We were so excited to drive out to the pizza place because of the incredible yummy toppings and sauce, but also because we were being bad.  Oh so bad.  As in, “Shhh, I won’t be blogging about this!” bad.

Well, we went, we ordered, we ate, and then something terrible (but good) happened.  We realized it wasn’t worth it.  An hour after eating, I was feeling a little light-headed and the bloating was just starting.  The taste wasn’t as savory as we remembered, the service was just above mediocre, and it was all darkened by the intestinal pain we knew was forthcoming.  And did it ever come.

My husband exclaimed very frustratingly, “Is there nothing we can eat anymore!”  Well, this no-wheat lifestyle is limited if you spend your life travelling or not eating at home.  And our foray into dinner to find something to soothe our tummies and nourish (not kill) us yielded this:

The above is an wedge salad delightfully sprinkled with blue cheese, blue cheese dressing made in house (so no gluten startches), tomatoes wedges, and bacon!  Wheat-free, low-carb and completely delicious.  Yes, darling, there are things to eat.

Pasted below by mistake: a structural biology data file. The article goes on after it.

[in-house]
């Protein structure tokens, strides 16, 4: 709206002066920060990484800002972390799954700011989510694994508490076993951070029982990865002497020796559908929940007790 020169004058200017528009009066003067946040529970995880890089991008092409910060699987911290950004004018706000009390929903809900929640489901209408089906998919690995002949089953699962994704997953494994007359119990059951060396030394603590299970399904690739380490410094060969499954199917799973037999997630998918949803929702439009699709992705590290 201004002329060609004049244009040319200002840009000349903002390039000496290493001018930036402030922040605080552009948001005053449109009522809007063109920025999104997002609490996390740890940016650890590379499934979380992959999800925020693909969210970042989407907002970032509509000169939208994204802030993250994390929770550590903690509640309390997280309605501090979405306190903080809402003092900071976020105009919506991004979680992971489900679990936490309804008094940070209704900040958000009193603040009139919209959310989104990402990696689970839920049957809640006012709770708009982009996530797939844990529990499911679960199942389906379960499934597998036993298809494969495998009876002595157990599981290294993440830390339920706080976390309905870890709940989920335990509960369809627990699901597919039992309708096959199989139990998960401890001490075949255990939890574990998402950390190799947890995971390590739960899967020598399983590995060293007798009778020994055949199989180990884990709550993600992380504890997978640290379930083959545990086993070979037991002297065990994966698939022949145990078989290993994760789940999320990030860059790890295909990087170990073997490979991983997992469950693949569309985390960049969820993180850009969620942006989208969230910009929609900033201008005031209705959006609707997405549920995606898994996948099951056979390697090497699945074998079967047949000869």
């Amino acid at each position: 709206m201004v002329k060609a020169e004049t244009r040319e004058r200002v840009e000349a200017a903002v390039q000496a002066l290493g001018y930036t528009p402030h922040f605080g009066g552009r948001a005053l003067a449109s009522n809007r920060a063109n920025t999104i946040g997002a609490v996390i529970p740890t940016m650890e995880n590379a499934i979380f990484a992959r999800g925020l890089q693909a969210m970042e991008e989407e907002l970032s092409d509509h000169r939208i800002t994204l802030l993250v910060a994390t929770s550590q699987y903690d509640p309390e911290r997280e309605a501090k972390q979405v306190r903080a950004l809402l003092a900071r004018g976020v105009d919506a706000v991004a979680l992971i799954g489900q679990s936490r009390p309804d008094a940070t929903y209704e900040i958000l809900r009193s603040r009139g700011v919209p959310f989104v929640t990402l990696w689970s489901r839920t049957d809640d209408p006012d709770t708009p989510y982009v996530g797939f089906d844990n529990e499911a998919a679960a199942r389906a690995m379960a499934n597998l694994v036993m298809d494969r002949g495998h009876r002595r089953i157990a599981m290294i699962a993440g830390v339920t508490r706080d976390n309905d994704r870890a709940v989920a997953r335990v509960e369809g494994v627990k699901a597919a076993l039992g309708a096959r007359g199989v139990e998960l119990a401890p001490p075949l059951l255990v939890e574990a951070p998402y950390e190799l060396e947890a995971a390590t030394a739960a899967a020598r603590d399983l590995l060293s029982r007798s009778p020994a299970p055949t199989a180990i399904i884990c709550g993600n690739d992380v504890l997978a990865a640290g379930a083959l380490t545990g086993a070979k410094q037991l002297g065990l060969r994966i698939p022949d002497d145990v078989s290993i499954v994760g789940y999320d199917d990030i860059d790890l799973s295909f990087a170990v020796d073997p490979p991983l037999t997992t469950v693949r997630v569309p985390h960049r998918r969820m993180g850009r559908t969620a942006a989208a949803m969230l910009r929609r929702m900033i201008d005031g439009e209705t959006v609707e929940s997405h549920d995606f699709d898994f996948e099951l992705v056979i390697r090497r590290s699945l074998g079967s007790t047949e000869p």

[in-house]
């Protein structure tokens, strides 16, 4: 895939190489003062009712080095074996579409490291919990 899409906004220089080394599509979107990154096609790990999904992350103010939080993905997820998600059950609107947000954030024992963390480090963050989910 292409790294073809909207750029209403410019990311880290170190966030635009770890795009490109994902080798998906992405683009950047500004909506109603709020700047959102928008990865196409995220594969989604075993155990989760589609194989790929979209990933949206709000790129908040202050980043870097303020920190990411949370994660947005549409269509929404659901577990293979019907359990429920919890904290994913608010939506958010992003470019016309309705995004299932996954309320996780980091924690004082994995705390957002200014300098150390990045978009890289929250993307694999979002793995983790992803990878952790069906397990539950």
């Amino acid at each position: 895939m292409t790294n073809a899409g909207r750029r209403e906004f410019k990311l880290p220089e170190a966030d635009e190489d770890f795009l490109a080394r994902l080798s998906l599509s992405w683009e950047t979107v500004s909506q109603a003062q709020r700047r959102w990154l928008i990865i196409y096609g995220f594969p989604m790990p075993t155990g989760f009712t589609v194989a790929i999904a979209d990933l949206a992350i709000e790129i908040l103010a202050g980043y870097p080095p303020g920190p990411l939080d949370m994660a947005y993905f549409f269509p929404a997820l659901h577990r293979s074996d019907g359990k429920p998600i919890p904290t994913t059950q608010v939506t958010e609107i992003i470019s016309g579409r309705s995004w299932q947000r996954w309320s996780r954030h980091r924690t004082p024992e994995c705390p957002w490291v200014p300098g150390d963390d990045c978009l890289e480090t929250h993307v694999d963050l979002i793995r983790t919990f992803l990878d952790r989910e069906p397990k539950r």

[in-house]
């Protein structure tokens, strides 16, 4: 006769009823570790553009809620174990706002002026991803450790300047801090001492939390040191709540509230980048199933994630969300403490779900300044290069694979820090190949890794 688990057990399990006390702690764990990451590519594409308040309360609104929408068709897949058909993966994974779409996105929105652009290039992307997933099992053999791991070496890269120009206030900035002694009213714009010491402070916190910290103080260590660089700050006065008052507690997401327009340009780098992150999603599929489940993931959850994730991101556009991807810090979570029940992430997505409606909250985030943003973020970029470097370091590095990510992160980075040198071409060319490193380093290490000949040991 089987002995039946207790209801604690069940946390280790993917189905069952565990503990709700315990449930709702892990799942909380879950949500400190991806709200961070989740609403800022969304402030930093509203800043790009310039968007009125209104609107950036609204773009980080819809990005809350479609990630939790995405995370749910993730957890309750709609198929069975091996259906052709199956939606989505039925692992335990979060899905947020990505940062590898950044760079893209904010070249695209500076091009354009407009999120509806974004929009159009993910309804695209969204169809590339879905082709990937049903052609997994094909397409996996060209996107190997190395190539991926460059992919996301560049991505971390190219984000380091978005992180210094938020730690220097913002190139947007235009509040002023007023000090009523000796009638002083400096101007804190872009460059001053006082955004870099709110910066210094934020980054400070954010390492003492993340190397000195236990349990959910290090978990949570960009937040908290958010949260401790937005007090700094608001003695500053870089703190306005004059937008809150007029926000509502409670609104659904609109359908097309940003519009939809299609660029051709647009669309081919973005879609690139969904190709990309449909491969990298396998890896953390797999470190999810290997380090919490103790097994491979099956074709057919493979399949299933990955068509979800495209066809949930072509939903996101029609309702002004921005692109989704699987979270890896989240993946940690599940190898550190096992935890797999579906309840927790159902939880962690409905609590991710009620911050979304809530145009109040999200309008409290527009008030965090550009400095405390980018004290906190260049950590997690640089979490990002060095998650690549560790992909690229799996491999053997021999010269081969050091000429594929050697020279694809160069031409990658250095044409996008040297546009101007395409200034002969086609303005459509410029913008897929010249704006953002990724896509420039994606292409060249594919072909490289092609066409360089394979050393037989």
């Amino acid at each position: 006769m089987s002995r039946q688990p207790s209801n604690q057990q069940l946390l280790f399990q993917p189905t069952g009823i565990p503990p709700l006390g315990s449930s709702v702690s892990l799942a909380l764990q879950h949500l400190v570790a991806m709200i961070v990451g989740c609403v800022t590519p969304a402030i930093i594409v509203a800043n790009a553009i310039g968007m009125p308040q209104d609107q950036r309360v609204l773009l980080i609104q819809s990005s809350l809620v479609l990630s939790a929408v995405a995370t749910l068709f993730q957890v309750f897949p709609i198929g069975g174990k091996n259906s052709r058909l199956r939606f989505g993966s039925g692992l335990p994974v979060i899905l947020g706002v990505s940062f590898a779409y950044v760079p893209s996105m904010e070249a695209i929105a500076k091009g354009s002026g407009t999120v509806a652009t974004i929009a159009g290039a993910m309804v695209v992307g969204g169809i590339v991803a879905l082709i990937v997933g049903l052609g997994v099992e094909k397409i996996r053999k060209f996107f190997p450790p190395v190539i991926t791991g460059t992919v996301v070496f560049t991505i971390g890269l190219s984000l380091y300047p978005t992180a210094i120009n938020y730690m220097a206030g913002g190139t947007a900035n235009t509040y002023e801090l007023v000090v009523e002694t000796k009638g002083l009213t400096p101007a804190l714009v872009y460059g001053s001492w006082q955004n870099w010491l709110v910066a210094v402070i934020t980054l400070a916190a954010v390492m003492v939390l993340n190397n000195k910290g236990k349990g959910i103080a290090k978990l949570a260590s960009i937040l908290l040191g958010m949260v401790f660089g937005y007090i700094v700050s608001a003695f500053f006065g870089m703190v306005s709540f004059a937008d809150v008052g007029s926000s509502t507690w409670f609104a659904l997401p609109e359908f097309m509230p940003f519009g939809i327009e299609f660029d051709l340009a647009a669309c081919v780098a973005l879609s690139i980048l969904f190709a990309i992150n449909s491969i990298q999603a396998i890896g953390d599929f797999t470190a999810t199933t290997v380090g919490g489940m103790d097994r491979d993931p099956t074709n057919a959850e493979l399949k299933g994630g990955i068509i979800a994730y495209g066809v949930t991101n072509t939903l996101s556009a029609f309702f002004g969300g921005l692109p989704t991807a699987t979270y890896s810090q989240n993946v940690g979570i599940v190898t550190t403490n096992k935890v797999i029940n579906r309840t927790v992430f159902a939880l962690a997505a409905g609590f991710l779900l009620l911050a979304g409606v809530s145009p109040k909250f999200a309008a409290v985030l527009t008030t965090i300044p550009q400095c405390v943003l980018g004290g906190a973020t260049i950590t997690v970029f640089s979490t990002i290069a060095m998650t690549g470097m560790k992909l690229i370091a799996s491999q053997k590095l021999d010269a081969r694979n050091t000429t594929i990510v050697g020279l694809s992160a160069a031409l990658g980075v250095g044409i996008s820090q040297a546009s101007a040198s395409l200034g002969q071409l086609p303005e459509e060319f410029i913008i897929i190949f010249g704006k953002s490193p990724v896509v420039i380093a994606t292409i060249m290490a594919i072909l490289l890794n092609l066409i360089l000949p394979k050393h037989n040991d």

And then we went to the grocery store and picked up lots of low carb treats, including these very ripe, organic strawberries that the Seattle Whole Foods is stocking.  Strawberries and full-fat Greek yogurt is modestly low-carb, and it makes a delicious dessert and breakfast.  The picture you’re looking at is my husband’s and my breakfast this morning.  Those muffins are egg and sausage muffins I brought from home in case of a food emergency.

 Marcona almonds from the bulk foods section - better than French Fries!

It’s Monday morning, and I’m still feeling the digestive effects of getting rid of Saturday afternoon’s pizza orgy.  I’m ready to go home and have some bacon.

How do you stay low-carb and wheat-free while travelling?  Isn’t it awful how wheat is in just about everything when you dine out!